City Council Recap: Comments on 2-Hour Parking, 990 N. Washington

State Representative Gina Johnsen addresses Lowell City Council.

Lowell City Council met for 76 minutes on Tuesday night for their second regular meeting of February. All councilmembers were present, and there were four pieces of business on the agenda.

Most seats in the audience were filled as residents and business owners attended to share their concerns on two topics: two-hour parking in the historic downtown and the fate of 990 N. Washington.

Public Comments: Downtown Parking, LaughFest

During the public comments portion of the meeting, three people spoke and three letters were read into the record.

First up was Ron Janowski who spoke on the recent elimination of two-hour parking on Main Street. The change was made during the previous city council meeting, and Janowski expressed frustration that business owners had not been made aware of it in advance. Janowski’s wife, Karen Waid, owns the Flat River Antique Emporium.

“Time restrictive parking is proven,” Janowski said, noting that it is used across the country.

Patricia and Annelyse Dlouhy from Sweet Seasons sent a letter echoing similar concerns. They noted their customers often leave carrying baked goods, drinks and other orders, and without convenient parking, people may be more likely to go elsewhere. Already, they have experienced situations in which cars or trailers park in front of their business for extended periods, blocking access for others. If two hours were not considered long enough, they suggested perhaps a three-hour limit instead.

Liz Baker from the Lowell Area Chamber of Commerce also sent a letter. She agreed that there should be timed parking on Main Street and that it benefited local businesses. She suggested a three-hour limit.

The final letter came from Karen Waid who noted that while it is currently illegal to chalk a vehicle’s tires, there are other ways to enforce time limits on parking. She has called the police when a vehicle exceeds the two-hour limit and shows a photo of the vehicle to the responding officer. Then, two hours later, if the vehicle hasn’t moved, she calls the police a second time so a ticket can be issued.

“By the time the vehicle is ticketed, they have been there more than four hours,” Waid wrote.

She questioned why the police were unable to take more enforcement action and noted on a recent occasion, police were notified several times that vehicles were parked illegally in front of Main Street BBQ but officers did not appear to anything in response.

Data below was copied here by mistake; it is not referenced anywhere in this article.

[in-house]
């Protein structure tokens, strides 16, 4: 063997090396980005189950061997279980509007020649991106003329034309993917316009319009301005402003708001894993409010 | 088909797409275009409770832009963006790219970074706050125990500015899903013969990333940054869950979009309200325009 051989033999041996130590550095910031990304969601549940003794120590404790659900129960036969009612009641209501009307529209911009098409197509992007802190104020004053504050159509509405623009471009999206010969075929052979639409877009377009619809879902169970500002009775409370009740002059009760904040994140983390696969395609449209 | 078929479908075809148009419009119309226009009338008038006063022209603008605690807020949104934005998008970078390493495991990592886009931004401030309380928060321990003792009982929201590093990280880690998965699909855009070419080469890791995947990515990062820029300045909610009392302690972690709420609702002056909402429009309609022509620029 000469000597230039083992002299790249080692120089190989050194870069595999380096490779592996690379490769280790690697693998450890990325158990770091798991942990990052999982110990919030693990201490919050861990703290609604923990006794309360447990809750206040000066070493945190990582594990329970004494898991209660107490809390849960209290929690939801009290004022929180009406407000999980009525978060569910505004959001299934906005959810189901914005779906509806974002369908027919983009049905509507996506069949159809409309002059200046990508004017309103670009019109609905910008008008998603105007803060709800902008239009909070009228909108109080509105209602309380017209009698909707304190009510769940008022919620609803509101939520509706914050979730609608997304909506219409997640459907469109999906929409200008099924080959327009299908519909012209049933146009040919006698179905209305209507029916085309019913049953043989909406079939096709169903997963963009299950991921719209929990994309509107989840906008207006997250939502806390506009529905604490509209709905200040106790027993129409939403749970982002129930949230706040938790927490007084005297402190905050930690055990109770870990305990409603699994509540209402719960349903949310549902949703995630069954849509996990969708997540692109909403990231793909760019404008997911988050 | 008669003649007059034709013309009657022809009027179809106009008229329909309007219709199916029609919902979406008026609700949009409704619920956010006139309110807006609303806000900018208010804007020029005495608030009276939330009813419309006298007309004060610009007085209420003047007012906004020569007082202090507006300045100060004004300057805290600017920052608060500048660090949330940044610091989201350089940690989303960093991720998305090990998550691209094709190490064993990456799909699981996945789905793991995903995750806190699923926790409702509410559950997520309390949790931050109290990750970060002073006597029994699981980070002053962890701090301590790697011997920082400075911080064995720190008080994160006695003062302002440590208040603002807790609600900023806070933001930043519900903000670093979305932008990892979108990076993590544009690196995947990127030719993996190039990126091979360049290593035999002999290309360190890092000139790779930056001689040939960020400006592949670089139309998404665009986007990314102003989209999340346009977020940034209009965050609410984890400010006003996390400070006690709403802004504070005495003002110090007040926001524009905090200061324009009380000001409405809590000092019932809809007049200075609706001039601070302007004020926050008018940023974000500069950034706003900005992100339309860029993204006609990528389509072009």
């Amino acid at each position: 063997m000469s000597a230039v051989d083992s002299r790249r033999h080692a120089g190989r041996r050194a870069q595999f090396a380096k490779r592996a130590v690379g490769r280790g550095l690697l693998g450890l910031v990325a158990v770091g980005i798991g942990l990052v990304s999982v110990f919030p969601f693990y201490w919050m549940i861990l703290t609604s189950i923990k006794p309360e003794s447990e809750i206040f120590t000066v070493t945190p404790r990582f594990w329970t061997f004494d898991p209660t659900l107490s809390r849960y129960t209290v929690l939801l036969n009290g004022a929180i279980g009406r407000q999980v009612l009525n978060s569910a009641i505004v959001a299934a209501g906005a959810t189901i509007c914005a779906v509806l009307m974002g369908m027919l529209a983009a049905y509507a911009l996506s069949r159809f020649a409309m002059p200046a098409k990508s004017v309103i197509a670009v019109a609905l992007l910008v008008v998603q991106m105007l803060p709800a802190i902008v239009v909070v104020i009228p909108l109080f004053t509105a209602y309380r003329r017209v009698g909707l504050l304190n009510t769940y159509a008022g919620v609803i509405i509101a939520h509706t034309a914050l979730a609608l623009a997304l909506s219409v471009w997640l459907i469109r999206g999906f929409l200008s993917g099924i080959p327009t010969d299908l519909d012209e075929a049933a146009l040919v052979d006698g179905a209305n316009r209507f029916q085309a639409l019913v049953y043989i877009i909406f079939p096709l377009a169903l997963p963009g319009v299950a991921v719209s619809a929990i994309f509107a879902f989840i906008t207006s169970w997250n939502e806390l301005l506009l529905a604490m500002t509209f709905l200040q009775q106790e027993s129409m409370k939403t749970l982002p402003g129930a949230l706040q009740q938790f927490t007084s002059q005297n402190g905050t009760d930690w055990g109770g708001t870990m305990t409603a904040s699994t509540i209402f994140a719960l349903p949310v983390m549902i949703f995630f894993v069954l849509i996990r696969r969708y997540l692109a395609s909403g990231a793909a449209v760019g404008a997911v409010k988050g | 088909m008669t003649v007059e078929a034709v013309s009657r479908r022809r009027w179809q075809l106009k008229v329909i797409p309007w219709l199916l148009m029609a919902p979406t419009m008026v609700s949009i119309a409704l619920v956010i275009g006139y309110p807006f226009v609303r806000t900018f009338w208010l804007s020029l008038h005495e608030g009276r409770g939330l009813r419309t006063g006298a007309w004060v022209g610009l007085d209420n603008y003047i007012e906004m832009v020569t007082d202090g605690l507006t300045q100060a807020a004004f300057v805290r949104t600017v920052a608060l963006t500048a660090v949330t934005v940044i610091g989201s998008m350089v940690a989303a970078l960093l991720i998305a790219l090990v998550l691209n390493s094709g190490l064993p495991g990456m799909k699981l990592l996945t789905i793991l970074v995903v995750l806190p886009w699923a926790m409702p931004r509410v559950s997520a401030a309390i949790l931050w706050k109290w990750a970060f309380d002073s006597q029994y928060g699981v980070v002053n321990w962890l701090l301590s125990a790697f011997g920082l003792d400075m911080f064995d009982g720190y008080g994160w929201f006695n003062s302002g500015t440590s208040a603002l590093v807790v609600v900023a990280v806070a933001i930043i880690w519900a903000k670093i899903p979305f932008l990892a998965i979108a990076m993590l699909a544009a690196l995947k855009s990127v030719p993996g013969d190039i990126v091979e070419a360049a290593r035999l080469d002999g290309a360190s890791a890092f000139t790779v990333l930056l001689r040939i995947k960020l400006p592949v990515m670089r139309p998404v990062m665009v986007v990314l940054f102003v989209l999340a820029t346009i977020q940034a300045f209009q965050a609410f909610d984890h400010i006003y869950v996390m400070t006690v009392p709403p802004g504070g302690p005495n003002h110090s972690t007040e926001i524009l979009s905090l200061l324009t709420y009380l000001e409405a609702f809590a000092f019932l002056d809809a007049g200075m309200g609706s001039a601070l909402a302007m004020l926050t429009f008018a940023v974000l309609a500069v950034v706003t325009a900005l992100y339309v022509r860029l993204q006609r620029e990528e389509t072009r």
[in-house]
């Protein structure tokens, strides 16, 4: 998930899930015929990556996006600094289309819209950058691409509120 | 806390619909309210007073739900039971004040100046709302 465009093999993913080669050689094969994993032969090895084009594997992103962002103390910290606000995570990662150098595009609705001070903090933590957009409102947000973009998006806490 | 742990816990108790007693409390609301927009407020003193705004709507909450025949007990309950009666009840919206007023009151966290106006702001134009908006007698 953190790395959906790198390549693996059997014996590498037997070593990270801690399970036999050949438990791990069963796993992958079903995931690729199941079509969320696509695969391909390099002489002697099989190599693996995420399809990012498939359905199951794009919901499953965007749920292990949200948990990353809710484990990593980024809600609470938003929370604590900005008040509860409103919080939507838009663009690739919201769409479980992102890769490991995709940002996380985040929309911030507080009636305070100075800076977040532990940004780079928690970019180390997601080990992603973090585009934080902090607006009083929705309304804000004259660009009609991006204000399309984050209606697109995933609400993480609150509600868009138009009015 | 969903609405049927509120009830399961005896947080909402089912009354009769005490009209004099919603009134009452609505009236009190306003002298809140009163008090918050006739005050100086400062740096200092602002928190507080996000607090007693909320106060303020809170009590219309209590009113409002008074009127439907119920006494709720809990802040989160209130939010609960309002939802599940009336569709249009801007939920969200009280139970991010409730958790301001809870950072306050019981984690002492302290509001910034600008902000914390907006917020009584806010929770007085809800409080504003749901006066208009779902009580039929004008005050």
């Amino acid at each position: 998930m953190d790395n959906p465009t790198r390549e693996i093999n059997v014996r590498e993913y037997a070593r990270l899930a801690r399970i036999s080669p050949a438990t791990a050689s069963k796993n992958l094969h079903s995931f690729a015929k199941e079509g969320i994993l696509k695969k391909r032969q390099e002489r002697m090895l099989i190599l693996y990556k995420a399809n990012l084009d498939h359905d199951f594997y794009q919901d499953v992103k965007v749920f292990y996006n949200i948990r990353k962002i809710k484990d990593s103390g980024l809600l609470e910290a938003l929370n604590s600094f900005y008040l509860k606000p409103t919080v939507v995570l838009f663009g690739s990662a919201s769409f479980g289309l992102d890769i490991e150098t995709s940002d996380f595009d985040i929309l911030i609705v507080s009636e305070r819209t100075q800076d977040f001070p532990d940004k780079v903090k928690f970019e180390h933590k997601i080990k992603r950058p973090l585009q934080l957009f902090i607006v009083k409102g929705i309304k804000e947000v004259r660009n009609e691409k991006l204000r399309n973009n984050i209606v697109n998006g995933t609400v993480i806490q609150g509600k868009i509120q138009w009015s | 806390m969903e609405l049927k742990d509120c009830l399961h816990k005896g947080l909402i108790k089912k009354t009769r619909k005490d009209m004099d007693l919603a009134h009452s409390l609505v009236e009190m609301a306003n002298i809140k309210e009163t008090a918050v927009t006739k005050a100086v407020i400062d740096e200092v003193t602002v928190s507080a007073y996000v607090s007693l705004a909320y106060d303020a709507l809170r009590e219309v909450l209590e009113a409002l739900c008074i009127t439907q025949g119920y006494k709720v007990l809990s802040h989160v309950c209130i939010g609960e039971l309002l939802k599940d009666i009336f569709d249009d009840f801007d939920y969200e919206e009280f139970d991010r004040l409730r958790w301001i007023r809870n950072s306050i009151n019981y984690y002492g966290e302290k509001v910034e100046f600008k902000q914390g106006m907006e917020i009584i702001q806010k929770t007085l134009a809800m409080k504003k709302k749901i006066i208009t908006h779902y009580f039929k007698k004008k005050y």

Eric Bartkus, who co-owns Ability Weavers, also spoke in favor of timed parking as did resident Perry Beachum.

In his comments, Beachum also shared that there would be a LaughFest performance at the Lowell UCC church on March 10th. Organizers are looking into getting a liquor license to serve beer and wine during the show.

At the end of public comments, city attorney Jessica Wood spoke to clarify a statement made by Janowski. He said he was told the two-hour limit was never in the city’s parking ordinance in the first place. Wood said that was true, but that the city didn’t need to have the time limit in their ordinance. Because the city has adopted the state’s Uniform Vehicle Code, it can create time restrictions on parking simply by erecting signage.

Due Diligence Report for Contaminated Soil

After public comments, the first piece of business discussed was a due diligence report for a property that contains contaminated soil. Often called the Moose property, this land is a city-owned parcel that runs from Front Street to the Grand River. Decades ago, debris from street cleaners was deposited on the land.

Testing conducted on the dirt mounds last year detected arsenic, chromium and mercury. Of these, arsenic and chromium exceed the drinking water criteria for non-residential sites. They also exceed the level for what is known as the groundwater surface water interface, which refers to the possibility that contamination could seep into a nearby body of water.

“The drinking water criteria really isn’t applicable because there are no wells on the property,” explained Nichole Mason, a due diligence manager with engineering firm BLDI. However, additional testing was completed to see if any contaminants were in the soil near the Grand River.